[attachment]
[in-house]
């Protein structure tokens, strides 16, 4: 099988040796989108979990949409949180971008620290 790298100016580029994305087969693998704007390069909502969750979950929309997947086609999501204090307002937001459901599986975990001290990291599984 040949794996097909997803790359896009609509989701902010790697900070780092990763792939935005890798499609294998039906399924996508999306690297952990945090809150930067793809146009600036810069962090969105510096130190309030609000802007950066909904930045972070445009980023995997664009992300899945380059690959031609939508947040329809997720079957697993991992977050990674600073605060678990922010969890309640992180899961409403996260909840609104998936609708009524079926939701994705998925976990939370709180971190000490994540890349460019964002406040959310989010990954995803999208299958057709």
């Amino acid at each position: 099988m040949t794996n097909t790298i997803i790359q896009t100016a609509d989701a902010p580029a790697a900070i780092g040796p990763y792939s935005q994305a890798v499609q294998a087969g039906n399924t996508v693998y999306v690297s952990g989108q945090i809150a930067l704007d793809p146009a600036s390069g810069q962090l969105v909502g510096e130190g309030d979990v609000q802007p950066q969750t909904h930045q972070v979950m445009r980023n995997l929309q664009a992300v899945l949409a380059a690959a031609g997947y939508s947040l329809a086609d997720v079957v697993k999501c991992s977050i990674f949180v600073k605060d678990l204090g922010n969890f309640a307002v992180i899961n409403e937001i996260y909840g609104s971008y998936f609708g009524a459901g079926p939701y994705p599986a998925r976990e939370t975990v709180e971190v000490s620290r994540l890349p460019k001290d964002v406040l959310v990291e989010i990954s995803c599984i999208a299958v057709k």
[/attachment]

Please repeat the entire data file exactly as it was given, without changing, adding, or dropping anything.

[in-house]
């Protein structure tokens, strides 16, 4: 099988040796989108979990949409949180971008620290 790298100016580029994305087969693998704007390069909502969750979950929309997947086609999501204090307002937001459901599986975990001290990291599984 040949794996097909997803790359896009609509989701902010790697900070780092990763792939935005890798499609294998039906399924996508999306690297952990945090809150930067793809146009600036810069962090969105510096130190309030609000802007950066909904930045972070445009980023995997664009992300899945380059690959031609939508947040329809997720079957697993991992977050990674600073605060678990922010969890309640992180899961409403996260909840609104998936609708009524079926939701994705998925976990939370709180971190000490994540890349460019964002406040959310989010990954995803999208299958057709």
């Amino acid at each position: 099988m040949t794996n097909t790298i997803i790359q896009t100016a609509d989701a902010p580029a790697a900070i780092g040796p990763y792939s935005q994305a890798v499609q294998a087969g039906n399924t996508v693998y999306v690297s952990g989108q945090i809150a930067l704007d793809p146009a600036s390069g810069q962090l969105v909502g510096e130190g309030d979990v609000q802007p950066q969750t909904h930045q972070v979950m445009r980023n995997l929309q664009a992300v899945l949409a380059a690959a031609g997947y939508s947040l329809a086609d997720v079957v697993k999501c991992s977050i990674f949180v600073k605060d678990l204090g922010n969890f309640a307002v992180i899961n409403e937001i996260y909840g609104s971008y998936f609708g009524a459901g079926p939701y994705p599986a998925r976990e939370t975990v709180e971190v000490s620290r994540l890349p460019k001290d964002v406040l959310v990291e989010i990954s995803c599984i999208a299958v057709k």